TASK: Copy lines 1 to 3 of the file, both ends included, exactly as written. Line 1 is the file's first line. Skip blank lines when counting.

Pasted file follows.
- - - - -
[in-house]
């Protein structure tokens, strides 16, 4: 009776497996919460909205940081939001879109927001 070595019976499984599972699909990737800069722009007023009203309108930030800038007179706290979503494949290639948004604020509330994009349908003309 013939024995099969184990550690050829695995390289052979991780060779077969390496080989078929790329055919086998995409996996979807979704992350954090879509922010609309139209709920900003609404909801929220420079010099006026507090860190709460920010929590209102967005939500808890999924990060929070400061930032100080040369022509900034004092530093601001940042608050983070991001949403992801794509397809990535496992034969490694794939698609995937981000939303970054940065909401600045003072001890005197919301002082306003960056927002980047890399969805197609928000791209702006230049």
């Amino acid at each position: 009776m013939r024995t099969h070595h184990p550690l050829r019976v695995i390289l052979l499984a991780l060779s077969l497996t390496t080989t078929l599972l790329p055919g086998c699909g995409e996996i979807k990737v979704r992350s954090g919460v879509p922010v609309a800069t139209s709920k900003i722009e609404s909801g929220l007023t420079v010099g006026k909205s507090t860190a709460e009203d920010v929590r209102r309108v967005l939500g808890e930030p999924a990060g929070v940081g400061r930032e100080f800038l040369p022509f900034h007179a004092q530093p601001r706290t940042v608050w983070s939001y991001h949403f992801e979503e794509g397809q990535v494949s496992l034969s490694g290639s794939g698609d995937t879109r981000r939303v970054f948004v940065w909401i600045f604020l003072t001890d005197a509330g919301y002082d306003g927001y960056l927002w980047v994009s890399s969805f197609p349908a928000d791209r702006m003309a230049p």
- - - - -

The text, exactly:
[in-house]
């Protein structure tokens, strides 16, 4: 009776497996919460909205940081939001879109927001 070595019976499984599972699909990737800069722009007023009203309108930030800038007179706290979503494949290639948004604020509330994009349908003309 013939024995099969184990550690050829695995390289052979991780060779077969390496080989078929790329055919086998995409996996979807979704992350954090879509922010609309139209709920900003609404909801929220420079010099006026507090860190709460920010929590209102967005939500808890999924990060929070400061930032100080040369022509900034004092530093601001940042608050983070991001949403992801794509397809990535496992034969490694794939698609995937981000939303970054940065909401600045003072001890005197919301002082306003960056927002980047890399969805197609928000791209702006230049």
């Amino acid at each position: 009776m013939r024995t099969h070595h184990p550690l050829r019976v695995i390289l052979l499984a991780l060779s077969l497996t390496t080989t078929l599972l790329p055919g086998c699909g995409e996996i979807k990737v979704r992350s954090g919460v879509p922010v609309a800069t139209s709920k900003i722009e609404s909801g929220l007023t420079v010099g006026k909205s507090t860190a709460e009203d920010v929590r209102r309108v967005l939500g808890e930030p999924a990060g929070v940081g400061r930032e100080f800038l040369p022509f900034h007179a004092q530093p601001r706290t940042v608050w983070s939001y991001h949403f992801e979503e794509g397809q990535v494949s496992l034969s490694g290639s794939g698609d995937t879109r981000r939303v970054f948004v940065w909401i600045f604020l003072t001890d005197a509330g919301y002082d306003g927001y960056l927002w980047v994009s890399s969805f197609p349908a928000d791209r702006m003309a230049p």